The Jerusalem Municipality sought to obligate the controlling shareholder of Globus Group with the city tax debt of the company because the company ceased operations one year prior to the crystallization of the debt.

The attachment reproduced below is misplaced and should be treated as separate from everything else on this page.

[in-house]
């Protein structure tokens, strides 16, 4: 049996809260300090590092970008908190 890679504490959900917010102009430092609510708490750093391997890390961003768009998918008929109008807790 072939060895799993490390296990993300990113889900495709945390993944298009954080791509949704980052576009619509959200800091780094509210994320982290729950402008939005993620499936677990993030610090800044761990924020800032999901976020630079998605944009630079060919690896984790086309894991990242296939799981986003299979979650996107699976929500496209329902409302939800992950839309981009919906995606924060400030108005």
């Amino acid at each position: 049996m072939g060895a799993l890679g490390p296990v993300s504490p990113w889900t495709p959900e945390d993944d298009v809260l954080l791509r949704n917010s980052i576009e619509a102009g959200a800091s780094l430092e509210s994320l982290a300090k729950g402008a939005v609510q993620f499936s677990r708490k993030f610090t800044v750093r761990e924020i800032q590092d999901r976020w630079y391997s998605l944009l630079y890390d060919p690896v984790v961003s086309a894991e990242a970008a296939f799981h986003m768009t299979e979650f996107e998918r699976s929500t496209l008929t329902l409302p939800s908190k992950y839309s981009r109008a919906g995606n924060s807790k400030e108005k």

The Court accepted the motion and held that the controlling shareholder should be charged with the company city tax debt. Piercing the corporate veil is an exception to the principle of the company separate personality, under which exception a shareholder may be liable for the company debts. The corporate veil may be pierced for the purpose of collection of city tax debts of inactive or liquidated companies in order to prevent their owners from evading payment by smuggling assets. However, because this is an extreme measure that violate the right to property, six cumulative conditions are to be met: The charge regards a property which is not used for residence; The city tax debt is final; The company did not pay the debt; The company ceased its operations after the debt crystallized; The company owned assets at the time of liquidation or cessation of operations and the company's assets were transferred to the shareholders at the time of liquidation or cessation of operations at a reduced consideration or for free. Here, all six conditions were met, especially as the company ceased operations one year prior to the crystallization of the debt. Thus, the controlling shareholder is liable for the company city tax debt.